Kellyanne Conway says she's a sexual assault victim

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Kellyanne Conway said Sunday that support for Supreme Court nominee Brett Kavanaugh remains strong despite allegations of sexual assault and misconduct against him that have prompted the reopening of his Federal Bureau of Investigation background check and a delay in his Senate confirmation vote.

White House adviser Kellyanne Conway startled CNN host Jake Tapper on Sunday by saying she herself was a victim of sexual assault.

Both assertions are untrue: Aside from Kavanaugh's denial of the assault, others who Blasey Ford identified as being at the party have simply said they don't recall such an event, which would have occurred decades ago in 1982.

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"I've just had it with it all being the same", Conway replied, referring to what she called politically motivated accusations against Kavanaugh. On Saturday, Sen. Jeff Flake (R-AZ) called for an Federal Bureau of Investigation probe into the matter, delaying his confirmation. "Let's just be honest what this is about-it's raw partisan politics". That's despite Ford's testimony before the senators and requests from the dean of Yale Law School and the American Bar Association for an investigation. "People on Twitter and elsewhere are saying right now, 'oh how can she work for Donald Trump?' I work for President Trump because he's so good to the women who work for him".

First off, lawmakers and judges ARE responsible for doing everything they can to prevent crimes like sexual assaults. "You have to be responsible for your own conduct", she said. Conway contended that was different.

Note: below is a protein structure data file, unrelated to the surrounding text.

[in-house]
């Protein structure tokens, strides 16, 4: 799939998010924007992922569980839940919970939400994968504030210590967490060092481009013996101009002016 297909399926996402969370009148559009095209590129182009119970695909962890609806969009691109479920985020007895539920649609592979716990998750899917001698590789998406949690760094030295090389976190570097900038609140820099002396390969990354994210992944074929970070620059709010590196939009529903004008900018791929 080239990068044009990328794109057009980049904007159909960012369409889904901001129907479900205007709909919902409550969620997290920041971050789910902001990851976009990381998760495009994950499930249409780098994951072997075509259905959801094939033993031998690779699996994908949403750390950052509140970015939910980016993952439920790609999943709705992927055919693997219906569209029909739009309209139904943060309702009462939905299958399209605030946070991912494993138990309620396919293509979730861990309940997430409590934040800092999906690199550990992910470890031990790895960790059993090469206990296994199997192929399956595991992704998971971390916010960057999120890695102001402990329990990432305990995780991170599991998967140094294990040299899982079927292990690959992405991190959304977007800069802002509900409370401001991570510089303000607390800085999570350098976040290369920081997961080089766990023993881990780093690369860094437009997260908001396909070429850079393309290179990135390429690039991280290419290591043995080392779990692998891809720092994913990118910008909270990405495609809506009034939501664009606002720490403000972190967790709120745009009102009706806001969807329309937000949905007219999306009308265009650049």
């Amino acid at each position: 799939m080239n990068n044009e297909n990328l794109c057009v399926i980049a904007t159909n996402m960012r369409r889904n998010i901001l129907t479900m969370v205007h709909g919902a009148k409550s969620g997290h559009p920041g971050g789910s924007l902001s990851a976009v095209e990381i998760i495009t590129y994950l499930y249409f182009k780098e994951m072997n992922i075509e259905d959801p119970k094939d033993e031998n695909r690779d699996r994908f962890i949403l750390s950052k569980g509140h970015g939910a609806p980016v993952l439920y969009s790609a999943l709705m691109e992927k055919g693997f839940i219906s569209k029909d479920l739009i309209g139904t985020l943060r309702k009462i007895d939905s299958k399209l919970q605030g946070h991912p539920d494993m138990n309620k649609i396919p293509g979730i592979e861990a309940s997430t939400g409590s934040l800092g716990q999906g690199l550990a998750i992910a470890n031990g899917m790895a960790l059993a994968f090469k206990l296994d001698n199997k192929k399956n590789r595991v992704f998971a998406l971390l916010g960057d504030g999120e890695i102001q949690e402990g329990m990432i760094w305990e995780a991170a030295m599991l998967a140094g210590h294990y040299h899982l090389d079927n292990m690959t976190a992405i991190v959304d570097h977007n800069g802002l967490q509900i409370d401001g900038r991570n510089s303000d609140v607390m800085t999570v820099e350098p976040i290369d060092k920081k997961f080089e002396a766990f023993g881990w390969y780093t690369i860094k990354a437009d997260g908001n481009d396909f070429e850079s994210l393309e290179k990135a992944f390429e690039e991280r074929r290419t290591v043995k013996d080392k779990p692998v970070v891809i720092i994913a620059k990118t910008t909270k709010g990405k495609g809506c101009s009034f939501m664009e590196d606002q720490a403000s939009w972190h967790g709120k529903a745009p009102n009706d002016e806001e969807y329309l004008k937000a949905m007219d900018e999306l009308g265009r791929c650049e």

Kellyanne Conway said Sunday that she is empathetic toward victims of sexual assault and revealed that she too is a victim of a past assault. "And that's a huge mistake", she added.

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Watch the clip above via CNN.

The revelation offers a rare glimpse into the personal life of a member of President Donald Trump's administration as it is caught in a battle to save its Supreme Court pick, Brett Kavanaugh, from allegations of sexual assault and misconduct. "They should be heard in proceedings".

Continuing after a brief pause, she added: "I'm a victim of sexual assault". Those who can prosecute, those who have civil or criminal causes of action should pursue that.

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"But we do treat people differently who are either the victims or the perpetrators of this based on their politics now and based on their gender. That's mistake number one", warned Conway. But she suggested that perhaps Blasey was misremembering who was responsible for the assault, and expressed support for Kavanaugh.